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Darwin Correspondence Project

From Archibald Geikie   29 December 1871

Edinburgh,

29th. Decr. 1871

My dear Sir

I am greatly interested in the enquiry you describe in your letter of yesterday.1 Only a few days ago I had occasion, in lecturing to my students, to give an account of your early observations on the action of the common earth-worm in the formation of mould, and to refer to the constant removal of the surface soil by rain and its renewal by worms.2 And I am therefore peculiarly delighted that you have taken up the subject again and that we may look for some explicit data from you as to the modus operandi and the rate of action of the different agents.

I have observed the ancient grass covered terraces and ridges in many parts of Scotland, sometimes running up & down, sometimes along the slopes. In some cases, for example near Romanno Bridge in Peebleshire and on the East side of Arthur’s Seat, Edinburgh, those terraced lines have even been absurdly confounded with raised-beaches & old sea-margins.3 I merely mention this to shew you the horizontality & conspicuousness of the features—

In the case of old British forts of which there are thousands in the pastoral unploughed uplands of the South of Scotland, I have usually found the section of the ramparts to be as shewn below;—the filling up of the trenches & lowering of the ramparts varying constantly with the materials and with the height & wetness of the site—

[DIAG HERE]

a. made-earth & stones

b. Fine loam filling bottom of trenches

The Trenches are often flat-bottomed and marshy especially where the Fort is made on a clay site and they frequently support a growth of rushes while only a short sweet green turf coats the sides of the ramparts.

When a fort is placed on a slope I have noticed a tendency in the lower part of it to fade as it were sooner than the upper part, whether by the filling up of the trenches or greater denudation of the ramparts or both.

[DIAG HERE]

Of course there are many exceptions to this statement and I could hardly perhaps lay it down as a general rule.

With regard to the ridges of ancient ploughed land, so far as I have noticed, they more frequently run up & down hill than transversely. At the same time the most marked features attributable to old cultivation (such as is still practised in the so-called “lazy-beds” of the Highlander & Irish) run so far as my own experience goes along the slope as in the cases of Romanno Bridge & Arthurs Seat already referred to.

I have not examined any of the examples for some years, not since my attention has specially turned to the subject of subaerial denudation. There may be therefore many points to notice which one would now study eagerly. I shall take an early opportunity of looking at the Arthurs Seat lines & if any point of interest should appear in them I shall be glad to send it to you.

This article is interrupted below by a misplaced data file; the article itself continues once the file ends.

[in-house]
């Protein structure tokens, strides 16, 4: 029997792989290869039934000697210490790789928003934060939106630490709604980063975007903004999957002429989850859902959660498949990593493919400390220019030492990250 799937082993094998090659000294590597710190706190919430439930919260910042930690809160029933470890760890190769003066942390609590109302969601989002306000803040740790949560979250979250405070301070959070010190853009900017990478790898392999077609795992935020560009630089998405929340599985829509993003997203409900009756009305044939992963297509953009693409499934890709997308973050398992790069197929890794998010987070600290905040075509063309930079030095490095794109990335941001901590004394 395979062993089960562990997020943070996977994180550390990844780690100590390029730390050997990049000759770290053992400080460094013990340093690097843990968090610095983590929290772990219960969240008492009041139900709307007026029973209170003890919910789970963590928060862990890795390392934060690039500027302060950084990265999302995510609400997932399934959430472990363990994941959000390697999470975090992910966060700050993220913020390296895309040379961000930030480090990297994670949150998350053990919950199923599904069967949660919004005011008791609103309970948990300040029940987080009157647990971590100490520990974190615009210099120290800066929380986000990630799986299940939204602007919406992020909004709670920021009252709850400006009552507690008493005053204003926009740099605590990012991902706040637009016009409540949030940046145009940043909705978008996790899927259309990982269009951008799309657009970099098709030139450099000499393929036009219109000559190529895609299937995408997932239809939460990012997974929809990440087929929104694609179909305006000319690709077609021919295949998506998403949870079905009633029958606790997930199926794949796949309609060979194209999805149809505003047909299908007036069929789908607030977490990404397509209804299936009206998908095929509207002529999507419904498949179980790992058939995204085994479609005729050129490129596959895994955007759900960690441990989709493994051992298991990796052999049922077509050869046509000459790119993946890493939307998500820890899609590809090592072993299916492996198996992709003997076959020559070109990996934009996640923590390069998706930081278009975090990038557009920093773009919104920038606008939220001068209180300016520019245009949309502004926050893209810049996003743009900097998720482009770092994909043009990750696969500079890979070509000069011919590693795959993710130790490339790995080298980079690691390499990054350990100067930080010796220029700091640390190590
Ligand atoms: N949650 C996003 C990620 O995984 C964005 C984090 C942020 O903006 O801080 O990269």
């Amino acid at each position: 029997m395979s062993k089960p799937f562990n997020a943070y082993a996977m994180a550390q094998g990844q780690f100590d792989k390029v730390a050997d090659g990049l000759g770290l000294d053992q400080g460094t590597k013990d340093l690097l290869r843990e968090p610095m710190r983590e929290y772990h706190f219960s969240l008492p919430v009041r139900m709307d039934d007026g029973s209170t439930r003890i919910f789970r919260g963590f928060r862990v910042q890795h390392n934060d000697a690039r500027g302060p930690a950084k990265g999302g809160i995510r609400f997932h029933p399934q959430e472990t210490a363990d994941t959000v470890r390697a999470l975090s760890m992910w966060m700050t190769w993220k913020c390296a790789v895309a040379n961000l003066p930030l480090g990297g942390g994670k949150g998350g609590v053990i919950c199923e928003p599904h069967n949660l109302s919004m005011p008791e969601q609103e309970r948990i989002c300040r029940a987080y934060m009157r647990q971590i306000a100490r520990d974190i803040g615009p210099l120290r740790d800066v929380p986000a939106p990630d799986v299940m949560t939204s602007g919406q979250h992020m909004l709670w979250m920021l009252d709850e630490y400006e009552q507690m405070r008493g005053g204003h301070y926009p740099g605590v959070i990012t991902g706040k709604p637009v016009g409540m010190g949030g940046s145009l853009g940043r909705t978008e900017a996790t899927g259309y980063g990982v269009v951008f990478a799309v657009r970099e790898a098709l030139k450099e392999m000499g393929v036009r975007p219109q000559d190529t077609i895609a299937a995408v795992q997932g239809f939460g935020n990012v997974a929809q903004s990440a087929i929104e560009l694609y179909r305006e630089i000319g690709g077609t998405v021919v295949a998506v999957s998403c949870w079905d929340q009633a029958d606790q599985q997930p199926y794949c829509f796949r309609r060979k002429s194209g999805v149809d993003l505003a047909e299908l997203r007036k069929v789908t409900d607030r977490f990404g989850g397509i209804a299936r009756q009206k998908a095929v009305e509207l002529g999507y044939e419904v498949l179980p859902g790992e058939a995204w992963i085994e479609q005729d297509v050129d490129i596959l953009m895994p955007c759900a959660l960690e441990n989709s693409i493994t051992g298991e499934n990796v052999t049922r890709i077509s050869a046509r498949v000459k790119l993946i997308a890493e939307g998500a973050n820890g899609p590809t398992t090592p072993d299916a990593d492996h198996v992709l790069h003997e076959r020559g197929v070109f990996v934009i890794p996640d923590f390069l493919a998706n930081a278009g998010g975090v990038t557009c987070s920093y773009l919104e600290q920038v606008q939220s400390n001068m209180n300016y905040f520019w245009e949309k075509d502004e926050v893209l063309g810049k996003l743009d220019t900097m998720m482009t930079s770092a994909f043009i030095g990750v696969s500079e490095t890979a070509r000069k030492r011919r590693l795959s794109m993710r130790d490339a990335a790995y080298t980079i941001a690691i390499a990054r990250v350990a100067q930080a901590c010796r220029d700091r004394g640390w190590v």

With regard to E de Beaumont’s idea of the layer of vegetable soil being a zero-point, you will be interested to contrast with it the earlier & far more philosophical view of Playfair (Illustrations p 106.) who says that the permanence of the layer of vegetable soil furnishes “a demonstrative proof of the continual destruction of the rocks”.4 I have quoted the passage in the new Edition of Jukes Manual of Geology as a contrast to the notions of the French School.5

Believe me to remain | Yours very truly | Arch Geikie

Charles Darwin Esq | FRS. &c &c.

CD annotations

1.1 I am … agents. 1.7] crossed pencil
10.2 far … rocks”. 10.4] double scored red crayon
Top of letter: ‘Old Fortifications & Trenches & on Denudation’ pencil

Footnotes

Geikie was Murchison Professor of geology and mineralogy at Edinburgh University. He refers to CD’s 1837 paper on earthworms (‘Formation of mould’).
There are remains of ancient cultivation terraces near the village of Romanno Bridge in Scotland and at Arthur’s Seat, the main peak of a group of hills in Edinburgh (Royal Commission on the Ancient and Historical Monuments of Scotland 1967, 1: 179; Driscoll et al. 1997, p. 221).
John Playfair, in his Illustrations of the Huttonian theory of the earth (Playfair 1802), pointed out that although soil was continually being eroded and ultimately washed into the sea, the amount of soil remained roughly the same; he concluded that the soil was being continually augmented by the disintegration of rocks. Léonce Elie de Beaumont believed that the stability of turf-covered soil indicated the insignificance of eroding forces (see letter from Archibald Geikie, 27 December [1871]).
The third edition of Joseph Beete Jukes’s Student’s manual of geology was edited by Geikie (Jukes 1872); Geikie cited Playfair in the note on page 434.

Bibliography

‘Formation of mould’: On the formation of mould. [Read 1 November 1837.] Transactions of the Geological Society of London 2d ser. 5 (1840): 505–9. [Shorter publications, pp. 124–7.]

Jukes, Joseph Beete. 1872. The student’s manual of geology. 3d edition. Edited by Archibald Geikie. Edinburgh: A. and C. Black.

Playfair, John. 1802. Illustrations of the Huttonian theory of the earth. Edinburgh: Cadell and Davies.

Royal Commission on the Ancient and Historical Monuments of Scotland. 1967. Peebleshire: an inventory of the ancient monuments. 2 vols. [Edinburgh]: the Commission.

Summary

Action of earthworms and weather on surface soil of old earthworks and fortifications.

Letter details

Letter no.
DCP-LETT-8123
From
Archibald Geikie
To
Charles Robert Darwin
Sent from
Edinburgh
Source of text
DAR 165: 25
Physical description
8pp †

Please cite as

Darwin Correspondence Project, “Letter no. 8123,” accessed on 22 September 2021, https://www.darwinproject.ac.uk/letter/DCP-LETT-8123.xml

Also published in The Correspondence of Charles Darwin, vol. 19

letter